A small budget labor of love with a distinctly autobiographical flavor, John Truby’s “All-American Boy” is winningly sincere but sometimes awkwardly simplistic. Coming-of-age drama about teen’s love-hate relationship with his career military dad during the Vietnam War era has sentimental appeal for baby boomers and could find receptive auds in ancillary venues.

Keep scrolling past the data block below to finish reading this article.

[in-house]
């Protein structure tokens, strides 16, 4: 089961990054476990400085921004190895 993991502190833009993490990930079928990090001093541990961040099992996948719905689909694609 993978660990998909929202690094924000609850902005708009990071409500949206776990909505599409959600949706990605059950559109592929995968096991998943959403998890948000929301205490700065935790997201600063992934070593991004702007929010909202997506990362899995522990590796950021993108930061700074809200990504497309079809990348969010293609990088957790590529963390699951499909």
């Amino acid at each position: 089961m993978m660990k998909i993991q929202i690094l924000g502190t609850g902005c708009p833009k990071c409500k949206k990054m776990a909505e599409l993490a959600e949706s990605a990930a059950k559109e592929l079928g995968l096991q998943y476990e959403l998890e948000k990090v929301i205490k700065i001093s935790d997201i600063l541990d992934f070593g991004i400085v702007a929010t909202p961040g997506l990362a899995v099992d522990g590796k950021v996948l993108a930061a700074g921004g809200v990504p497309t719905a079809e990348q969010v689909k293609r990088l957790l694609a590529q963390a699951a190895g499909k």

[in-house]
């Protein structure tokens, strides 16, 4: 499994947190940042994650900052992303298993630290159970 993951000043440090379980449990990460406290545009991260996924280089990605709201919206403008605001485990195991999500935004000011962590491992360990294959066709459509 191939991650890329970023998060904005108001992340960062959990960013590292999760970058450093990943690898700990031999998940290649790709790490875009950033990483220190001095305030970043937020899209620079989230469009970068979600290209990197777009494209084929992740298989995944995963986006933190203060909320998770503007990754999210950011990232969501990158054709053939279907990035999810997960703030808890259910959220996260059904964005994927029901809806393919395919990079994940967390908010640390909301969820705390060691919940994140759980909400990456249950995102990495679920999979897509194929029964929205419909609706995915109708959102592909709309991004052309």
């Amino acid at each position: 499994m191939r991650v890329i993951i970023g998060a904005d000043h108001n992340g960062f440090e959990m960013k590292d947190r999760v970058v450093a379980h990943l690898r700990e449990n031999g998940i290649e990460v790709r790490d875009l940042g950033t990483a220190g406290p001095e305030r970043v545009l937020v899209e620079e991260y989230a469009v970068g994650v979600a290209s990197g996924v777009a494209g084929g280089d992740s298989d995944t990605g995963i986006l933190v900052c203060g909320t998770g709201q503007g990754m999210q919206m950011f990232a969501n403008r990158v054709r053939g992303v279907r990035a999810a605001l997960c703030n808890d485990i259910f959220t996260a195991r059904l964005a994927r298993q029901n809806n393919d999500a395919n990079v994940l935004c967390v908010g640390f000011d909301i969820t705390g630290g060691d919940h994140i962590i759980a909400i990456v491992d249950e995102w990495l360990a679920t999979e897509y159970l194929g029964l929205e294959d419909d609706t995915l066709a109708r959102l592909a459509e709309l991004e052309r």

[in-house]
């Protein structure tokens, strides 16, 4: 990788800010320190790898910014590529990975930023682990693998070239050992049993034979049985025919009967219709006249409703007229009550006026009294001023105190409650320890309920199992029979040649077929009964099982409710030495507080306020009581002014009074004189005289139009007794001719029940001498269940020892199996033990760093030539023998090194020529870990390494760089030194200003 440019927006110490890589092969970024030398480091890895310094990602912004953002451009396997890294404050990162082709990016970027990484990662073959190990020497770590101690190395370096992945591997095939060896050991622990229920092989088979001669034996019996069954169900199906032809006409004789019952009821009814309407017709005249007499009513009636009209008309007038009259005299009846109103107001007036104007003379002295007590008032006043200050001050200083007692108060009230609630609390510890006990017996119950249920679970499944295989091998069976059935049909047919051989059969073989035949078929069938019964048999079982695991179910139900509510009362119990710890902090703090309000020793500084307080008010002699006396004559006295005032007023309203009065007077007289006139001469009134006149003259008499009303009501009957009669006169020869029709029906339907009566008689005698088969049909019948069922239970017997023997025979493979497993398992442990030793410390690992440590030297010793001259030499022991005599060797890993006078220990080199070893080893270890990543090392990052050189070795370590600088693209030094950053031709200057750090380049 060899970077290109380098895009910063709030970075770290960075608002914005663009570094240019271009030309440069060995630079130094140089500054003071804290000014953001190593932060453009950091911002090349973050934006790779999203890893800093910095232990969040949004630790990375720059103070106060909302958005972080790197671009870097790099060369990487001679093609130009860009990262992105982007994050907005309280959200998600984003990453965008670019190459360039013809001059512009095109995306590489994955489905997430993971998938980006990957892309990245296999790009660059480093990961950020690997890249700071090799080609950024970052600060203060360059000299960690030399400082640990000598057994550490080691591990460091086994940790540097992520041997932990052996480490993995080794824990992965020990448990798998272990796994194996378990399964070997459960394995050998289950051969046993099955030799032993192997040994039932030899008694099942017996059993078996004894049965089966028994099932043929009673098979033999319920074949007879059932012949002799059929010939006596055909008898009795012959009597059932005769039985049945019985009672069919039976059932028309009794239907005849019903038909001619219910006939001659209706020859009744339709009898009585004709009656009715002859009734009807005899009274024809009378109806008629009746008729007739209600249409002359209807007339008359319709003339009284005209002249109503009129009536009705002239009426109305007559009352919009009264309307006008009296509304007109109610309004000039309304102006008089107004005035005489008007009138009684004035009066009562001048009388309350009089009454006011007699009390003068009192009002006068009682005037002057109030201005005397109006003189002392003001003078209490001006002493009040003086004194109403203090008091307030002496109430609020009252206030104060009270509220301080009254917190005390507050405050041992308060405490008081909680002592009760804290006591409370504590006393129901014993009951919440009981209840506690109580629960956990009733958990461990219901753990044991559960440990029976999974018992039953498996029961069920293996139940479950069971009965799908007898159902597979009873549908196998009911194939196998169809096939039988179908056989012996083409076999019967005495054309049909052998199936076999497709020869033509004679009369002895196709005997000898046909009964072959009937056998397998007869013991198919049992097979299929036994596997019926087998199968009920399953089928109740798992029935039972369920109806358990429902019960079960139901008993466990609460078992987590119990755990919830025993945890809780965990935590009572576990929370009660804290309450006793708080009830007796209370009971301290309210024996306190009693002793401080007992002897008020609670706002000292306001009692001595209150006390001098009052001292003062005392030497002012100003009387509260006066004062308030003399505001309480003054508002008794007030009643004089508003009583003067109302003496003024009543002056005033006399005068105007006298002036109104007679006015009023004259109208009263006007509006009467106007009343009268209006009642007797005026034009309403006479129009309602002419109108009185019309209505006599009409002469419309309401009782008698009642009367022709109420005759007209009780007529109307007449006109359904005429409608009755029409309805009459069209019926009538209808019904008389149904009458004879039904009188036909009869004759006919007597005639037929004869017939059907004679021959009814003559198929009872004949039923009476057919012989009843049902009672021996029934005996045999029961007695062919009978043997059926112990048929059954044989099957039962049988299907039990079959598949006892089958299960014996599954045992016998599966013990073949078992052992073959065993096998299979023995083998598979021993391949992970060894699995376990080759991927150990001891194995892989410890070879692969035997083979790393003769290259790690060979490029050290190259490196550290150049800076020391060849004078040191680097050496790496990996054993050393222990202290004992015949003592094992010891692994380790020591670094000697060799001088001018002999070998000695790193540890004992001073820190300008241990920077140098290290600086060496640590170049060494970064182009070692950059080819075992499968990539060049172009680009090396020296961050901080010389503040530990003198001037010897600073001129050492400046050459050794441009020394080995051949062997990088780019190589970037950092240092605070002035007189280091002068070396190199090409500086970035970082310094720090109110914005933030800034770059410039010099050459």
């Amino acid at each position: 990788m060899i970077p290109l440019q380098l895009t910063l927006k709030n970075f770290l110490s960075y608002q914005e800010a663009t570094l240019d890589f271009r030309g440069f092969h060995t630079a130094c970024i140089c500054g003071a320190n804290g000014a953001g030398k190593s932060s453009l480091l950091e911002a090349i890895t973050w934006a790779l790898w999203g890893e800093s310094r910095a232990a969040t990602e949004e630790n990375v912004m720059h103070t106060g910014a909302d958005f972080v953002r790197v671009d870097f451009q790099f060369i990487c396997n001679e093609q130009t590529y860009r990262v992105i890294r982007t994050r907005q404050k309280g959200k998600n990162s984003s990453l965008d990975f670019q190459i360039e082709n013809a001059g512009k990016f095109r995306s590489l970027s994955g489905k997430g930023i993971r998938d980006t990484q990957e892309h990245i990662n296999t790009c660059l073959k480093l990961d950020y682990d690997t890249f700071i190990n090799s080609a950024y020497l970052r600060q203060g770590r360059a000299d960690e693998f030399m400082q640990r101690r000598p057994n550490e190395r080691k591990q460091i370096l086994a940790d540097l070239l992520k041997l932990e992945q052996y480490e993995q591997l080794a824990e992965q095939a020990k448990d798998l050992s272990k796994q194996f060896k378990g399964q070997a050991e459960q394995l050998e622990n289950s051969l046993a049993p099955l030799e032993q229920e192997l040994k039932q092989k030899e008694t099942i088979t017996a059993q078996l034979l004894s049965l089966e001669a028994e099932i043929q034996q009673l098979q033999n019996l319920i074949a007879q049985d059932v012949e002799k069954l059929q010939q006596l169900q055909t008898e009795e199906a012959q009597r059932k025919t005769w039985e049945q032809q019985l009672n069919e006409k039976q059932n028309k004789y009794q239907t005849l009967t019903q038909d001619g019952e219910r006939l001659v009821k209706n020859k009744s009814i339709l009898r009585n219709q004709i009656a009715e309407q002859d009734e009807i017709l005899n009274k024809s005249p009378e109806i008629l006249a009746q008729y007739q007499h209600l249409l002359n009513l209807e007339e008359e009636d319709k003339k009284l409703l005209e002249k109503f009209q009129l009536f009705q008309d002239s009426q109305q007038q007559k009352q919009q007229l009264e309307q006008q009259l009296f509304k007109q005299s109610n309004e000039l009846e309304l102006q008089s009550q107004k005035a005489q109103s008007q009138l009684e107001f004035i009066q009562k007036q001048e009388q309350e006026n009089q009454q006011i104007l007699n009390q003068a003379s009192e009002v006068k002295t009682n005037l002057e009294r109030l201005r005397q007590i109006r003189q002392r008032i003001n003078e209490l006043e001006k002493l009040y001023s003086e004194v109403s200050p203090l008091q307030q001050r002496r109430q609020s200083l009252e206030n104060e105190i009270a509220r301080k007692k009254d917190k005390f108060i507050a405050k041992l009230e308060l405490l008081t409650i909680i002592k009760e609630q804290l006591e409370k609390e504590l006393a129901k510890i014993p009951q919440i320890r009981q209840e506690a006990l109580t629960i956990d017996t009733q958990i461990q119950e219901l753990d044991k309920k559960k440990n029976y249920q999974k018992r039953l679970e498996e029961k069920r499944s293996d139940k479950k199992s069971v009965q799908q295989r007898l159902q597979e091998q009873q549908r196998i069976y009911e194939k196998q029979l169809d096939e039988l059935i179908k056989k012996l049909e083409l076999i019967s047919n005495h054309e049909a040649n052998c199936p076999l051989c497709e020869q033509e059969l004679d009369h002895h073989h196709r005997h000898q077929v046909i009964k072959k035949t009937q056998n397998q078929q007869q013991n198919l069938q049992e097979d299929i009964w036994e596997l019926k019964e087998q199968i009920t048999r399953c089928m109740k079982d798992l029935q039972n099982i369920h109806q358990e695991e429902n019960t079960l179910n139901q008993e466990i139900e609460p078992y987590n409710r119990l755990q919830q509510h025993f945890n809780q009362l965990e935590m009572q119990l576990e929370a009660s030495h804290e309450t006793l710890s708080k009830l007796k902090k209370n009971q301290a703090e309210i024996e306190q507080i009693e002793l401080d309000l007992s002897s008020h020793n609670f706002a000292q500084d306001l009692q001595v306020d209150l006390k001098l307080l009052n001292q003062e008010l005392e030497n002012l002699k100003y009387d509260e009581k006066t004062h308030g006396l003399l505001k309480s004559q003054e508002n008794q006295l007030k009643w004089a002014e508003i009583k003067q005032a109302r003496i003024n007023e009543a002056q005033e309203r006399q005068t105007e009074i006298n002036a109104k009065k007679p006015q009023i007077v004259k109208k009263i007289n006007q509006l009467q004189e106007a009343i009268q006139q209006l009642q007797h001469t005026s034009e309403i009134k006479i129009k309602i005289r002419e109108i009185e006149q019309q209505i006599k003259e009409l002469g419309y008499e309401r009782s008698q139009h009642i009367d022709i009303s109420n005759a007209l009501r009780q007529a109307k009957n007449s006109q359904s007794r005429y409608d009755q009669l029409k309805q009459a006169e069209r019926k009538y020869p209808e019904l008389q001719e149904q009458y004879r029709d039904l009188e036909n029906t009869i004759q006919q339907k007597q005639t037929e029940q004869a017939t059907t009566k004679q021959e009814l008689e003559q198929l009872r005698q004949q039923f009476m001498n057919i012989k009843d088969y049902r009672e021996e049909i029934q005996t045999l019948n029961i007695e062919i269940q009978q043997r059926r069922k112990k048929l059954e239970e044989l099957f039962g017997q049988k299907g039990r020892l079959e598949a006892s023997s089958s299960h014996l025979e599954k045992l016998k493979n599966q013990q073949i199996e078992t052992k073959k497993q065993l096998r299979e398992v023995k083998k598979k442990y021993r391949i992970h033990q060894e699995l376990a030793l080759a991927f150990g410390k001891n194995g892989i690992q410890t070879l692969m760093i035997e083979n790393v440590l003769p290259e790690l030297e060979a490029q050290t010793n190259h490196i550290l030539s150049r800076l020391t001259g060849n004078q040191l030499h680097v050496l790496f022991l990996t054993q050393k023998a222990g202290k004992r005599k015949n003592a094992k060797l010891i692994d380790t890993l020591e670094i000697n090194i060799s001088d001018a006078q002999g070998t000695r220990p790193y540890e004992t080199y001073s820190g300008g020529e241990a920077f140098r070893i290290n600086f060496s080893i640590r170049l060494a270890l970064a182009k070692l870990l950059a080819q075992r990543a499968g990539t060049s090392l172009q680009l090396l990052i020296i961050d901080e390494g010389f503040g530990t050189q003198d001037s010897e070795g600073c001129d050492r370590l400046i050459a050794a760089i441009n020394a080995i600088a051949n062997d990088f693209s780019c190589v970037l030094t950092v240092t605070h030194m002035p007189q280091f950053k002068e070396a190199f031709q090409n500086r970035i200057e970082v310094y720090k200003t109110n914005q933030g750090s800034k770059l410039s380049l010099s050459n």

Jason Magnotti, an engaging newcomer with the look and smile of a young Tom Cruise, plays Jim, an army brat who’s eager to please his gruff-but-loving father (Ross Gibby) by continuing the family tradition of military service. Between the Tet Offensive and Kent State killings, however, their family becomes increasingly polarized. Jim’s older brother (Russel Harper) turns into an anti-war protestor. Even Jim questions his father’s gung-ho value system and has second thoughts about attending West Point. Pic could have generated more tension with meatier development of secondary characters — a black classmate (Richard James) and an English teacher (Dan Popowich) — whose influence on Jim is announced but inadequately dramatized. Even so, Truby earns points for even-handed depiction of Jim’s father, well played by Gibby as stoutly patriotic but harboring his own doubts about Vietnam.